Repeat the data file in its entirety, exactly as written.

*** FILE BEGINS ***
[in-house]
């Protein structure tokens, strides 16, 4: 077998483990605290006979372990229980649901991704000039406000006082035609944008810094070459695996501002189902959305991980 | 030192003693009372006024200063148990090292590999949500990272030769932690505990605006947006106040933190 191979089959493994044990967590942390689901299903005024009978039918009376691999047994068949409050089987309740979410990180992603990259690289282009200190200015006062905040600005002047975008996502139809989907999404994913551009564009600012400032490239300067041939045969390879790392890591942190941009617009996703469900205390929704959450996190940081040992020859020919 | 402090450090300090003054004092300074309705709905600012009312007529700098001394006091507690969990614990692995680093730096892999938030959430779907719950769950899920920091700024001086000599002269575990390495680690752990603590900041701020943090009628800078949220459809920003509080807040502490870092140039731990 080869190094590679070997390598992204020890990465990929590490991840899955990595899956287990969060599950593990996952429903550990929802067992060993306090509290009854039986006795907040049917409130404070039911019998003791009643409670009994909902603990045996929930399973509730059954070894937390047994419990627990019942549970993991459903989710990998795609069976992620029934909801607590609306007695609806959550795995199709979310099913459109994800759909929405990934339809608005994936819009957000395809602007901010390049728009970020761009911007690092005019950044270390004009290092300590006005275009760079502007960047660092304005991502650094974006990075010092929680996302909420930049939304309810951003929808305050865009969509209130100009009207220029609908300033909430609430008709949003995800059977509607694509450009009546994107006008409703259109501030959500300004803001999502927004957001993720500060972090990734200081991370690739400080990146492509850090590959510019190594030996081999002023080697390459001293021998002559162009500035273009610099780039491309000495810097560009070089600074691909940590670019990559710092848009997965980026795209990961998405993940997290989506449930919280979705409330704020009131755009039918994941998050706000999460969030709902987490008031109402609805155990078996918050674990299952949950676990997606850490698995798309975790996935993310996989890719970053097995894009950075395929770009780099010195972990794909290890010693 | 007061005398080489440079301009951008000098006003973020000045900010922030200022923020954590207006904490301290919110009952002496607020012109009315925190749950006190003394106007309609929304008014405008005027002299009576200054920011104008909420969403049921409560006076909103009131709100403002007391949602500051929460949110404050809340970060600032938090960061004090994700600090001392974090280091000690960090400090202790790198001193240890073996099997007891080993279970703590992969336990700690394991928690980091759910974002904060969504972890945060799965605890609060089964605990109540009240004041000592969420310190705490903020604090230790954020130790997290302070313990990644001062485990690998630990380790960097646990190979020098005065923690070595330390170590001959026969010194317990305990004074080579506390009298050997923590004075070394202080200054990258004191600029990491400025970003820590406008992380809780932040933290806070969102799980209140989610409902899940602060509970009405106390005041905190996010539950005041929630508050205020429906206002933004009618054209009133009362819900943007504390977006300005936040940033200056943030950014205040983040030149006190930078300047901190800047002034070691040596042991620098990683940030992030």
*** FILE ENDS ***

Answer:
[in-house]
């Protein structure tokens, strides 16, 4: 077998483990605290006979372990229980649901991704000039406000006082035609944008810094070459695996501002189902959305991980 | 030192003693009372006024200063148990090292590999949500990272030769932690505990605006947006106040933190 191979089959493994044990967590942390689901299903005024009978039918009376691999047994068949409050089987309740979410990180992603990259690289282009200190200015006062905040600005002047975008996502139809989907999404994913551009564009600012400032490239300067041939045969390879790392890591942190941009617009996703469900205390929704959450996190940081040992020859020919 | 402090450090300090003054004092300074309705709905600012009312007529700098001394006091507690969990614990692995680093730096892999938030959430779907719950769950899920920091700024001086000599002269575990390495680690752990603590900041701020943090009628800078949220459809920003509080807040502490870092140039731990 080869190094590679070997390598992204020890990465990929590490991840899955990595899956287990969060599950593990996952429903550990929802067992060993306090509290009854039986006795907040049917409130404070039911019998003791009643409670009994909902603990045996929930399973509730059954070894937390047994419990627990019942549970993991459903989710990998795609069976992620029934909801607590609306007695609806959550795995199709979310099913459109994800759909929405990934339809608005994936819009957000395809602007901010390049728009970020761009911007690092005019950044270390004009290092300590006005275009760079502007960047660092304005991502650094974006990075010092929680996302909420930049939304309810951003929808305050865009969509209130100009009207220029609908300033909430609430008709949003995800059977509607694509450009009546994107006008409703259109501030959500300004803001999502927004957001993720500060972090990734200081991370690739400080990146492509850090590959510019190594030996081999002023080697390459001293021998002559162009500035273009610099780039491309000495810097560009070089600074691909940590670019990559710092848009997965980026795209990961998405993940997290989506449930919280979705409330704020009131755009039918994941998050706000999460969030709902987490008031109402609805155990078996918050674990299952949950676990997606850490698995798309975790996935993310996989890719970053097995894009950075395929770009780099010195972990794909290890010693 | 007061005398080489440079301009951008000098006003973020000045900010922030200022923020954590207006904490301290919110009952002496607020012109009315925190749950006190003394106007309609929304008014405008005027002299009576200054920011104008909420969403049921409560006076909103009131709100403002007391949602500051929460949110404050809340970060600032938090960061004090994700600090001392974090280091000690960090400090202790790198001193240890073996099997007891080993279970703590992969336990700690394991928690980091759910974002904060969504972890945060799965605890609060089964605990109540009240004041000592969420310190705490903020604090230790954020130790997290302070313990990644001062485990690998630990380790960097646990190979020098005065923690070595330390170590001959026969010194317990305990004074080579506390009298050997923590004075070394202080200054990258004191600029990491400025970003820590406008992380809780932040933290806070969102799980209140989610409902899940602060509970009405106390005041905190996010539950005041929630508050205020429906206002933004009618054209009133009362819900943007504390977006300005936040940033200056943030950014205040983040030149006190930078300047901190800047002034070691040596042991620098990683940030992030």